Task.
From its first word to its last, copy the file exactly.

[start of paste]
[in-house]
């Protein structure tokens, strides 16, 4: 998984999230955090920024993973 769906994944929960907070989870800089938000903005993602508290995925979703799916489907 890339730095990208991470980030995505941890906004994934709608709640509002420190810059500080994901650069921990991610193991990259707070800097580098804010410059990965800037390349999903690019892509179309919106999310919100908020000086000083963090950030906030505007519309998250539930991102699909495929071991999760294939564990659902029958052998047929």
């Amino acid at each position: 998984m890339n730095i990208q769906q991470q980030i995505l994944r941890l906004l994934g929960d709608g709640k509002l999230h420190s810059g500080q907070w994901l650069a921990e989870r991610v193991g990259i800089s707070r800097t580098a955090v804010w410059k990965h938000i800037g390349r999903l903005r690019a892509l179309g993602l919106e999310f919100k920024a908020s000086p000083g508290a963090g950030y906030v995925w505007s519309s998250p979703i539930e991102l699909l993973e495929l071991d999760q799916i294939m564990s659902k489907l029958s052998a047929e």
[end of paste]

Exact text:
[in-house]
């Protein structure tokens, strides 16, 4: 998984999230955090920024993973 769906994944929960907070989870800089938000903005993602508290995925979703799916489907 890339730095990208991470980030995505941890906004994934709608709640509002420190810059500080994901650069921990991610193991990259707070800097580098804010410059990965800037390349999903690019892509179309919106999310919100908020000086000083963090950030906030505007519309998250539930991102699909495929071991999760294939564990659902029958052998047929």
């Amino acid at each position: 998984m890339n730095i990208q769906q991470q980030i995505l994944r941890l906004l994934g929960d709608g709640k509002l999230h420190s810059g500080q907070w994901l650069a921990e989870r991610v193991g990259i800089s707070r800097t580098a955090v804010w410059k990965h938000i800037g390349r999903l903005r690019a892509l179309g993602l919106e999310f919100k920024a908020s000086p000083g508290a963090g950030y906030v995925w505007s519309s998250p979703i539930e991102l699909l993973e495929l071991d999760q799916i294939m564990s659902k489907l029958s052998a047929e």